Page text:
What kind of wire is best to use for connecting a FM radio to the antenna? This article doesn't say what kind of wire is used.
To construct an antenna, the focus should be on the resonant length, not on the wire used. It needs to be conductive; if it's going to be outside, protected against the elements, but if you're using free wire, then you can replace it after it rusts through.
Antennas can be either connected directly to a radio, or via some feed mechanism. Depending on which frequencies you're wanting to use (you say FM, but that's not a frequency, it's a mode), you may well find that a simple coat-hanger is more than sufficient.
That article is terribly written, because it doesn't tell you how to construct the dipole part of the antenna and the pictures make it look like you're modifying something that already exists, but it does tell you what to use: 300 Ω twin-lead. This is a standard cable for connecting TV antennas (though less common than coaxial cable these days) and should be easy to find at stores that sell TV antenna components.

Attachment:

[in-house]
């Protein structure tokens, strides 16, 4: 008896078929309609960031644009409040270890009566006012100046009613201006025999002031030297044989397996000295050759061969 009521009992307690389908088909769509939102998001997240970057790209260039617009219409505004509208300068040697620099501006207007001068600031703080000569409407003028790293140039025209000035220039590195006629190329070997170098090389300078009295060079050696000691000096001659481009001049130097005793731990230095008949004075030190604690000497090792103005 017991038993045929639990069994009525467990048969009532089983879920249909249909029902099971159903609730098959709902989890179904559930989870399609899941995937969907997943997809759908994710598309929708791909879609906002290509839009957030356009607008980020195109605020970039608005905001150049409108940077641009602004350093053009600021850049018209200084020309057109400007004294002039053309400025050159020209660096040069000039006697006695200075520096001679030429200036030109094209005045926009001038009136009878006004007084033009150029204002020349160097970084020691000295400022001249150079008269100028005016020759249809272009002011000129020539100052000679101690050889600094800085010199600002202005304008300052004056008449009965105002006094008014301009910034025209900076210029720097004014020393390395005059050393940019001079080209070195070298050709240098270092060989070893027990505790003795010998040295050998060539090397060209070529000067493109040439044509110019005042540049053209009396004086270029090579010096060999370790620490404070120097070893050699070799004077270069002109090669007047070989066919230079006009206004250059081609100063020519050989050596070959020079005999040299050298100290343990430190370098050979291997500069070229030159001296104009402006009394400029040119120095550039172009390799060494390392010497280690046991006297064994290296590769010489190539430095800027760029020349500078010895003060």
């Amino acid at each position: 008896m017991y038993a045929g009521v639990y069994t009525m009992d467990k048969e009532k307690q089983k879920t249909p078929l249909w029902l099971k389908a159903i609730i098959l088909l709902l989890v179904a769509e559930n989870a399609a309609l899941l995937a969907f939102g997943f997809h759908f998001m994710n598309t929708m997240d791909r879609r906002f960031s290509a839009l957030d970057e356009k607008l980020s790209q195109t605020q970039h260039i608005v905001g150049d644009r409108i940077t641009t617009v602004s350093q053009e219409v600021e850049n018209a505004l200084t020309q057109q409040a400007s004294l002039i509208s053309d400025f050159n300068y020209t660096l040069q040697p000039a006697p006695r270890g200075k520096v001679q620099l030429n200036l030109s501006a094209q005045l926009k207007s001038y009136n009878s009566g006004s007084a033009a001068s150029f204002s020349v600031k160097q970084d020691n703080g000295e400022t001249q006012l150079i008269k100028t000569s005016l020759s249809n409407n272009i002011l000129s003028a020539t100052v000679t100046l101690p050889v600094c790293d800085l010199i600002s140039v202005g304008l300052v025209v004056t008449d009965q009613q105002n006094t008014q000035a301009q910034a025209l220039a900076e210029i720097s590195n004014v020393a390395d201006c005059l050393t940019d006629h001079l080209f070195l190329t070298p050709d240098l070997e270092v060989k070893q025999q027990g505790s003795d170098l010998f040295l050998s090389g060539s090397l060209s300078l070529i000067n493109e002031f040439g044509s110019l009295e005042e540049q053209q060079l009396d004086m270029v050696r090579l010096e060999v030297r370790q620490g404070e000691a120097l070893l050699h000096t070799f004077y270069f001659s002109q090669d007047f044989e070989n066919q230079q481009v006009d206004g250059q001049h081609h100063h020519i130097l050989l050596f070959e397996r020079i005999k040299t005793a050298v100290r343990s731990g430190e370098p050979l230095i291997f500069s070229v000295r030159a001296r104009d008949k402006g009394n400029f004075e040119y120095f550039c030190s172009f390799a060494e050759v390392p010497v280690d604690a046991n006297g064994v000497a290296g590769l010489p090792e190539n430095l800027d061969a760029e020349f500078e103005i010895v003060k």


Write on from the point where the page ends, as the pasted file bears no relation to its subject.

Also, this is not answering the question you asked, but if you are building an antenna design that uses a single strand of wire, not twin-lead, then the type of wire basically doesn't matter except for non-electrical properties (whether it is strong enough, whether it will corrode outdoors).